Local History and Genealogy
News, comments, resources, and more.
Genealogists know that no single resource has everything they need to trace their lineage. It can take thousands of individual records, documents, articles, etc. to get a full picture of just one branch of a family. That is why databases that pull together millions of historical records and materials are such fantastic tools for genealogists. KPL offers several wonderful databases for genealogical research including America’s Genealogy Bank that is brand new to us this week. With more than 32 million obituaries, 103 million newspaper articles (dating as far back as 1690), and full text of 11,700 historical books, local genealogists have another amazing resource right at their fingertips. AGB is even available for home access using your KPL library card number. So give our newest database a try. It may be just the tool you need to knock down a genealogical brick wall.
America's Genealogy Bank
Lighthouses have been a part of Michigan’s history for many years. Many people in this state will take the opportunity over the summer to visit some of the close to one hundred that are still here, some of which are in public hands and even others that have accommodations for visitors. There are many beautiful books in the Local History Room that have wonderful photographs and interesting information about these buildings. Some of the newer ones that you can find include:
There also is a book that deals with the subject of women lighthouse keepers:
Women Who Kept the Lights by Mary Clifford (H 627.9 C638)
Along with all of these there are many fine websites on this subject:
So, if you plan on traveling around Michigan this summer, visit a lighthouse or two, or three…
Great Lakes Lighthouses Encyclopedia
Kalamazoo is fortunate to have many examples of outdoor sculpture throughout the community. In 1980, author Fay Hendry wrote three short books, with photographs by Balthazar Korab, looking at outdoor sculpture in Kalamazoo (H 730 H498), Grand Rapids (H 730 498.1) and Lansing (H 730 H498.2). Even though the books are 29 years old, there is a lot of good information on many pieces that are still around. It was one of the first books that had research on the panels found on the Zelinger House at the corner of S. Rose and Vine Streets. Of course being 29 years old, there are several pieces that are gone, in fact one, the statue of St. Augustine which more than likely was destroyed in the 1980 tornado which came right after these books were published. So where is our gargoyle? If you don’t know by now, check this book to find out.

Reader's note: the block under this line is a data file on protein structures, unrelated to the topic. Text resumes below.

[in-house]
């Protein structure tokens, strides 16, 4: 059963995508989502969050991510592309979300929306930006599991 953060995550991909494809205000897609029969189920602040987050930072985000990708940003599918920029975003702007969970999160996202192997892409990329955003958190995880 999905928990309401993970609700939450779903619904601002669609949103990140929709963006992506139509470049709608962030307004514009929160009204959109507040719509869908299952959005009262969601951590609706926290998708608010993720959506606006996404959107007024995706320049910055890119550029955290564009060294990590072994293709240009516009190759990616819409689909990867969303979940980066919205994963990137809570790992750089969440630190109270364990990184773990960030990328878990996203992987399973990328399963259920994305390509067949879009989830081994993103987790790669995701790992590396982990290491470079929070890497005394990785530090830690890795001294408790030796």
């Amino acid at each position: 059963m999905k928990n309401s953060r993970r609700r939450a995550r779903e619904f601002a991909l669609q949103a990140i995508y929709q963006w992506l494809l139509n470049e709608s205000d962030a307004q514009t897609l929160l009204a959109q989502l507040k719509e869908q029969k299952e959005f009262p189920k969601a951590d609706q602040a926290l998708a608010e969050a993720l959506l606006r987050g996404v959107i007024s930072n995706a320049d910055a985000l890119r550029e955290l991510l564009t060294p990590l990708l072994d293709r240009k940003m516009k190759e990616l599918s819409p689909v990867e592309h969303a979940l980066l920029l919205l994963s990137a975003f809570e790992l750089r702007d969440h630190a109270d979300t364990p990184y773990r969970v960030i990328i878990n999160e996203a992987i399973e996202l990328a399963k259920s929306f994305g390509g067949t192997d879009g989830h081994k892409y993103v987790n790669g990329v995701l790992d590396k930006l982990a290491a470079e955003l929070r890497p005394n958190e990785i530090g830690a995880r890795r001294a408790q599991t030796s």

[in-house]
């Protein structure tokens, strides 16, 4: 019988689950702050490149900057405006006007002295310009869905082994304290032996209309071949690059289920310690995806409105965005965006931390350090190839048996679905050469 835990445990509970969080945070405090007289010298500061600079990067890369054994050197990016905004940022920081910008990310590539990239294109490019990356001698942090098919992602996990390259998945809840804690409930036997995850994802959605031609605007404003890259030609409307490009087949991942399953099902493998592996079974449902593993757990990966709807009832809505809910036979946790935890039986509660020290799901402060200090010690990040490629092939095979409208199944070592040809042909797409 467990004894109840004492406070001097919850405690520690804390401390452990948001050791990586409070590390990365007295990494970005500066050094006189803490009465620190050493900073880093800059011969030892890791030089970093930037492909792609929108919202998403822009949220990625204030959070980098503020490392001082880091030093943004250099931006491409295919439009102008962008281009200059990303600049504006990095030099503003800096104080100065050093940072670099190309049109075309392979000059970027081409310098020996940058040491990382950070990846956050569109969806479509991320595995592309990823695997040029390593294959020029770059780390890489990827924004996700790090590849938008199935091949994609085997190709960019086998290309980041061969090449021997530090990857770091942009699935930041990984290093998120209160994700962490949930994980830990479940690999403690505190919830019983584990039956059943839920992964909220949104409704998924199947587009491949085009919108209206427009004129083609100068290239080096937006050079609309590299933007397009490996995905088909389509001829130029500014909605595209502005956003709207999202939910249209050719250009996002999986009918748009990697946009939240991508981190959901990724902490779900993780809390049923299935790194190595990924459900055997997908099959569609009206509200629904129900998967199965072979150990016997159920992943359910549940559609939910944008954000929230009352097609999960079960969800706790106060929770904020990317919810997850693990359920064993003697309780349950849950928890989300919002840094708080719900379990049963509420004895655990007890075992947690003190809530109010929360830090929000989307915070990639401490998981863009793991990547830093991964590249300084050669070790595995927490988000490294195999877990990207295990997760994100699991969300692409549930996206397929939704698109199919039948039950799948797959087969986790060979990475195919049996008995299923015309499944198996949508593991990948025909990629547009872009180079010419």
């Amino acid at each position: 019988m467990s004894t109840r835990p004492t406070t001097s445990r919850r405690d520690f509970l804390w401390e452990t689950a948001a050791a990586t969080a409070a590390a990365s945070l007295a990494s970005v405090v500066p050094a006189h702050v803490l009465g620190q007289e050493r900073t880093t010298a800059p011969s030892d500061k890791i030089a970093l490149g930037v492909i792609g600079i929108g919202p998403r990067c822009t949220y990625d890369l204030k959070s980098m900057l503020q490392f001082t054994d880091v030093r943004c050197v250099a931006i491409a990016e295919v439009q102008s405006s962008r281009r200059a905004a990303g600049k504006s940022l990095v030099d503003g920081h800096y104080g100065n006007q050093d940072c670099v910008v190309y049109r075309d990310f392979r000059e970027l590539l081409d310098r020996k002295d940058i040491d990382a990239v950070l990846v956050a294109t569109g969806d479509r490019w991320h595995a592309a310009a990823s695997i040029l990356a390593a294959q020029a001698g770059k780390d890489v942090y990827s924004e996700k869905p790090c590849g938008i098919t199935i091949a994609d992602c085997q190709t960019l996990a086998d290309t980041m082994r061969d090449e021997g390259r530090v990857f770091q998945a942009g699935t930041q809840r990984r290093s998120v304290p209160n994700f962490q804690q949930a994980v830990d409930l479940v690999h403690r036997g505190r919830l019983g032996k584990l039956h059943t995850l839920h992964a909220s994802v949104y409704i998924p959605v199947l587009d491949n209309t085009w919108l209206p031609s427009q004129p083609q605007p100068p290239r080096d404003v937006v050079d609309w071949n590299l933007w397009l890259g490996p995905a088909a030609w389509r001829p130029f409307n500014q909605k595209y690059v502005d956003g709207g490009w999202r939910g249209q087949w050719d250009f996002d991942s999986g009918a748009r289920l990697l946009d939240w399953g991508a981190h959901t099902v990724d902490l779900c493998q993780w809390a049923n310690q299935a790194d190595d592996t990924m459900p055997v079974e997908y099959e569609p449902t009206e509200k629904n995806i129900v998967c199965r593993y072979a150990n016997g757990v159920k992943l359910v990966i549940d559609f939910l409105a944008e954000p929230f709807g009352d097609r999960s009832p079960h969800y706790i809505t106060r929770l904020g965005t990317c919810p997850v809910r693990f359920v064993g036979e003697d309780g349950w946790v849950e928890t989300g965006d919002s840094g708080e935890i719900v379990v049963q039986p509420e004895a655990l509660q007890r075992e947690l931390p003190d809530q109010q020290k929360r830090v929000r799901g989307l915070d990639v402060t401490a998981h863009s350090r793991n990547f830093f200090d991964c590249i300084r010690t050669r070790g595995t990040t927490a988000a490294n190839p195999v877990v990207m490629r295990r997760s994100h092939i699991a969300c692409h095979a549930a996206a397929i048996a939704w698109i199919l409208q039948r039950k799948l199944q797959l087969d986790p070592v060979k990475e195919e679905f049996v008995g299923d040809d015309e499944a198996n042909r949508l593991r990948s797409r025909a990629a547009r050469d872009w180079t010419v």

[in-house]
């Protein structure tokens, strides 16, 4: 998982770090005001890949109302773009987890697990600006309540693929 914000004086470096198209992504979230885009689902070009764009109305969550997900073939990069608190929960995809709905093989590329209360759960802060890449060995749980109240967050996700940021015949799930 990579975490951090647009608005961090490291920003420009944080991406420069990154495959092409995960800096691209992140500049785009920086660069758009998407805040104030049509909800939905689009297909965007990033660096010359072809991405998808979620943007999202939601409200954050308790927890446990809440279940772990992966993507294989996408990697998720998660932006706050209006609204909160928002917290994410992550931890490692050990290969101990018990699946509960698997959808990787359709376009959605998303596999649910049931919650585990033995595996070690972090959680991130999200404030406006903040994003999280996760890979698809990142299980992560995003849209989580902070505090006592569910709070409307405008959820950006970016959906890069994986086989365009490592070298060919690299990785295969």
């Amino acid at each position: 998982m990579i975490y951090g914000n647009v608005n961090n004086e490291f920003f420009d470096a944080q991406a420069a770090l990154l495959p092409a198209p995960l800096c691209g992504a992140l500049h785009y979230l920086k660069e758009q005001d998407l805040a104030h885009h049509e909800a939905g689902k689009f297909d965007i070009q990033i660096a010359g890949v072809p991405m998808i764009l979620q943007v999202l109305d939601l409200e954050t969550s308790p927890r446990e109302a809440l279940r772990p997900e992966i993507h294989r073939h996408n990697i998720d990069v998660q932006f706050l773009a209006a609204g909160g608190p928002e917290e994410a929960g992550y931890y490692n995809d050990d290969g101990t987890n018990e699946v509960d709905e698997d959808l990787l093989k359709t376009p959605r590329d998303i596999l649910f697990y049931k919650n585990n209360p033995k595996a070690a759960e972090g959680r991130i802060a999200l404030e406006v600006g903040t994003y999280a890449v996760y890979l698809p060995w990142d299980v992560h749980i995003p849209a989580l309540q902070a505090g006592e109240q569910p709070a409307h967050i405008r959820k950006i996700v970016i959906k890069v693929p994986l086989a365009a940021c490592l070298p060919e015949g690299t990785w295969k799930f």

Outdoor Sculpture in Kalamazoo
During the month of May (Preservation Month) the local history room hosted a series of programs celebrating the Vine Neighborhood. Early in the month we learned the fascinating history of the neighborhood from the City’s historic preservation coordinator, Sharon Ferraro. Our second program featured Lynn Houghton, local historian and co-author of Kalamazoo Lost and Found, who took us on a virtual tour of Vine’s varied architectural styles. Finally, we discovered the hidden gem, Rose Place. Julie DeLuca, a Rose Place property owner, detailed the streetscape enhancement project which was the result of a collaborative effort between property owners and the city of Kalamazoo.
If you missed this great series, don’t despair. Each program was video recorded along with brief interviews with the presenters, and will soon appear on our website. Additionally, Julie DeLuca has offered a tour of the Rose Place Historic District which will take place on Thursday, June 4 at 7:00 pm. There is still one more opportunity to celebrate Vine. Lynn Houghton will conduct a tour of the Vine Historic District as part of her 2009 Gazelle Historic Walk series. The tour will begin at the corner of Vine and Westnedge at 8:00 am on August 28.
215 Rose Place